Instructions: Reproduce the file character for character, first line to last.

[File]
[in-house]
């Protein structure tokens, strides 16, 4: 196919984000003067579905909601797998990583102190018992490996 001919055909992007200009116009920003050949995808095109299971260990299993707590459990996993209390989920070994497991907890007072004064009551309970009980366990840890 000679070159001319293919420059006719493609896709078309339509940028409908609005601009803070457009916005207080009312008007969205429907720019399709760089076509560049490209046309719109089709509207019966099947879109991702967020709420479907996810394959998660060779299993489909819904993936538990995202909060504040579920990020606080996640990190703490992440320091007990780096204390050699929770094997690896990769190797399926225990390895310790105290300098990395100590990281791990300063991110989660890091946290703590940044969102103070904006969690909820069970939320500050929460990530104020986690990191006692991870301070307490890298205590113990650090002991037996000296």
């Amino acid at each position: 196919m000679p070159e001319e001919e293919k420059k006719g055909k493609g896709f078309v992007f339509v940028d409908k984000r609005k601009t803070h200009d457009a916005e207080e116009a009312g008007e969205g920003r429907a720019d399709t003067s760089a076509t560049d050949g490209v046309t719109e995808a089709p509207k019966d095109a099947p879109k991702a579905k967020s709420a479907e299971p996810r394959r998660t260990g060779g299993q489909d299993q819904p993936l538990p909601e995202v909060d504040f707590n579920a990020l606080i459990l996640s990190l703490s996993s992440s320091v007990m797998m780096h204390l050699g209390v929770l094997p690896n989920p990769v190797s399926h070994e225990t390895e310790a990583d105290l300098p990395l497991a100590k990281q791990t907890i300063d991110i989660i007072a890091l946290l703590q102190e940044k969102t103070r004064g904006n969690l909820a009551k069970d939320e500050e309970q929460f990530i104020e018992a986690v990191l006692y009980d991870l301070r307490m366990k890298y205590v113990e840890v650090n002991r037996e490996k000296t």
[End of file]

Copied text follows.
[in-house]
């Protein structure tokens, strides 16, 4: 196919984000003067579905909601797998990583102190018992490996 001919055909992007200009116009920003050949995808095109299971260990299993707590459990996993209390989920070994497991907890007072004064009551309970009980366990840890 000679070159001319293919420059006719493609896709078309339509940028409908609005601009803070457009916005207080009312008007969205429907720019399709760089076509560049490209046309719109089709509207019966099947879109991702967020709420479907996810394959998660060779299993489909819904993936538990995202909060504040579920990020606080996640990190703490992440320091007990780096204390050699929770094997690896990769190797399926225990390895310790105290300098990395100590990281791990300063991110989660890091946290703590940044969102103070904006969690909820069970939320500050929460990530104020986690990191006692991870301070307490890298205590113990650090002991037996000296």
């Amino acid at each position: 196919m000679p070159e001319e001919e293919k420059k006719g055909k493609g896709f078309v992007f339509v940028d409908k984000r609005k601009t803070h200009d457009a916005e207080e116009a009312g008007e969205g920003r429907a720019d399709t003067s760089a076509t560049d050949g490209v046309t719109e995808a089709p509207k019966d095109a099947p879109k991702a579905k967020s709420a479907e299971p996810r394959r998660t260990g060779g299993q489909d299993q819904p993936l538990p909601e995202v909060d504040f707590n579920a990020l606080i459990l996640s990190l703490s996993s992440s320091v007990m797998m780096h204390l050699g209390v929770l094997p690896n989920p990769v190797s399926h070994e225990t390895e310790a990583d105290l300098p990395l497991a100590k990281q791990t907890i300063d991110i989660i007072a890091l946290l703590q102190e940044k969102t103070r004064g904006n969690l909820a009551k069970d939320e500050e309970q929460f990530i104020e018992a986690v990191l006692y009980d991870l301070r307490m366990k890298y205590v113990e840890v650090n002991r037996e490996k000296t």